PC leader wants to set a path for the future

Barb Rayner/Courier Provincial Progressive Conservative leader Blaine Higgs spoke to a crowd of about 150 people Saturday night at a dinner hosted by Fundy-The Isles-Saint John West PC Association at Magaguadavic Place in St. George.

St. George – Progressive Conservative leader Blaine Higgs says the party’s platform in the upcoming provincial election will be to put New Brunswick on a path for the future, and represent the people of the province as a whole.

Speaking to a crowd of about 150 people at a dinner for Fundy-The Isles-Saint John West PC Association held at Magaguadavic Place Saturday night he said, thanks to the Liberals, this past week he learned a lot about himself. He was referring to advertisements which chronicle his 33 year career with Irving Oil.

“So it’s disappointing when I learned that experience is being criticized as something we shouldn’t have in government. We should have people in government that really never had a job in their life and then you go from there.

- Advertisement -

“Well, we’ve done a lot of that. In fact, only eight per cent of the time in the history of New Brunswick have we ever had anyone there remotely associated to business – remotely associated to getting results for the decisions you make; to be held accountable for what you believe in, what you agree to, what you promise to do and then being measured on that performance.”

That, said Higgs, is a way of life for him and he gets really upset if he can’t get results. Referring to the government’s minimum wage increase he said he didn’t think they should be putting this forward at a time when it’s appropriate for them because they are looking to score political points.

“It’s not related to an election. It’s not related to a platform promise. It’s related to the conditions that warrant an improvement for every member of society that falls in that category and it’s planned and it’s there as part of an ongoing opportunity.”

Higgs referred to how New Brunswickers don’t always hear “the rest of the story.” He said recently the government reported it had hired 55 new doctors but what wasn’t mentioned was that 44 have left the province.

The unemployment rate was reported as going down from 10.1 to eight per cent, he said, but what wasn’t told was this is purely as a result of people leaving the workforce or the province and had nothing to do with new employment.

“Can’t we just tell the truth? Can’t we just be square with people and say we have an opportunity to get better and how are we going to make that happen?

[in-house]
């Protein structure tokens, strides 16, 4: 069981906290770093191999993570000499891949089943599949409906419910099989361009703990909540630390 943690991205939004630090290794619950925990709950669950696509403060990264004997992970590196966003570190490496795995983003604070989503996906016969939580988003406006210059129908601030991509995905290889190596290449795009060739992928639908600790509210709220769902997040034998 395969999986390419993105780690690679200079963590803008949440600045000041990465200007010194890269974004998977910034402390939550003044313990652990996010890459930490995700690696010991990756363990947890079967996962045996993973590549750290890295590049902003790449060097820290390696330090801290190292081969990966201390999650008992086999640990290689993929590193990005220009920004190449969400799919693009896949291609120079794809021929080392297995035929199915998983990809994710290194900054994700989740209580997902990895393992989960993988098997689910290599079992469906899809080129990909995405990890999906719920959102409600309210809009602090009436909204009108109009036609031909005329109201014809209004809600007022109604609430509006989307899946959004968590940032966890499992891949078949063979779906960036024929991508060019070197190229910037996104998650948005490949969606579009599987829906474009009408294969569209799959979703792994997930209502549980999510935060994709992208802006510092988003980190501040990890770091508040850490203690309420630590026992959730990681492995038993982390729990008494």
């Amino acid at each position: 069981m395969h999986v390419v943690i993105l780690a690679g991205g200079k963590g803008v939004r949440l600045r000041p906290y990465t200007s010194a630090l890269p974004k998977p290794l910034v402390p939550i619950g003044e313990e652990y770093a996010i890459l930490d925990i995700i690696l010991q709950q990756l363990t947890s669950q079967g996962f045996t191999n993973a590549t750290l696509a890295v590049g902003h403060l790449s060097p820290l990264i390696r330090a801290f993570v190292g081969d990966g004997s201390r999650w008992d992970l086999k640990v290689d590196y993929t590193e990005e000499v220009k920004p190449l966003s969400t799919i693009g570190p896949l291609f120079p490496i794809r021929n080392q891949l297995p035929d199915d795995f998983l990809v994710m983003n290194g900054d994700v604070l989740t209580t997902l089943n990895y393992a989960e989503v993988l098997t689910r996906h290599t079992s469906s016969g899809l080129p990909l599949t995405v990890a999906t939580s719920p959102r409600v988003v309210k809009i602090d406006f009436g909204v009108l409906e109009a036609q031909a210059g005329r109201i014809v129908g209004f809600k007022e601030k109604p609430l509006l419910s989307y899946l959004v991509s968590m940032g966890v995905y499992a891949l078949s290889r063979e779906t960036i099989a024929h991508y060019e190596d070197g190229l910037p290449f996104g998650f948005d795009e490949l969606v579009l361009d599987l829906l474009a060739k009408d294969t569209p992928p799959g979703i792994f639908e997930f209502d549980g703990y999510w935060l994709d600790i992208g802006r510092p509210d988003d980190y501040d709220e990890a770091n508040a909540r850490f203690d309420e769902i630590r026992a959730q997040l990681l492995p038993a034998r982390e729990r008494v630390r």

“Every government invents something to talk about in the media. Every government invents something to sell at a campaign and who pays for it? Every one of us pays for it. Elections usually cost anywhere between $400 to $500 million of new spending.”

In the 2014 election, he said, the government promised to spend $1.8 billion of new spending over six years and currently the spending level is about $900 million a year and taxes have increased by $734 million.
“So what has gotten better? Have you seen anything better? Are you getting better health care? Are we seeing better results in education?”

There has been record spending in education and health but Higgs questioned where were the results noting there are still 21,000 people in the province who don’t have doctors.
“So when do we actually get results for the money being spent?… I’m a numbers guy because I like to see our tax dollars work for us. I like to see money invested that gets real returns whether that be in terms of education or health or poverty reduction.”

He said the government is fixated on cutting ribbons on bricks and mortar or paving a new road and its number one plan for economic development is weed.
“This government has spent $6 million to set up two companies to grow weed but invested $80 million in the two-year production over the next two years for weed…. They say we don’t want to run out.

“This is weed we’re talking about. This isn’t food and water so we’ve invested $80 million to ensure these companies can’t fail. I mean weed has been around a long time and companies haven’t failed.”

Referring to the Energy East pipeline, Higgs said this was the biggest project that was on the horizon for the province. He said all the ducks were lined up and the project was moving forward but politics killed it.

“Atcon is the gift that keeps on giving if you’re a Conservative,” he said to laughter and referred to the Attorney General’s report in which she said she interviewed the ministers at that time who said it looked promising.
“The outlook had nowhere to go and every financial report said the company could not survive.”

He said the public has seen such abuse and waste of taxpayers’ dollars that they are asking why bother.
“I am telling you right now – I am bothering and my colleagues are bothering with me… because I want people to live the same New Brunswick dream that I lived as a young child….Is it too late for your kids to return to New Brunswick? I don’t believe that.

“I believe we have to demonstrate better behaviour and we have to demonstrate it across party lines because, for me, it’s not about being Liberal or Conservative or NDP or Green or People’s Alliance, it’s about talking about the issues that make sense to you every day and saying what do we need to fix about New Brunswick.”
The goal, said Higgs, is to put New Brunswick back on the map in every sector and for the youth to stay in the province.

“To many, it seems like a game. It’s not a game for me. It’s a passion about putting our province on a path for the future…. and our platform has got to represent New Brunswick as a whole.”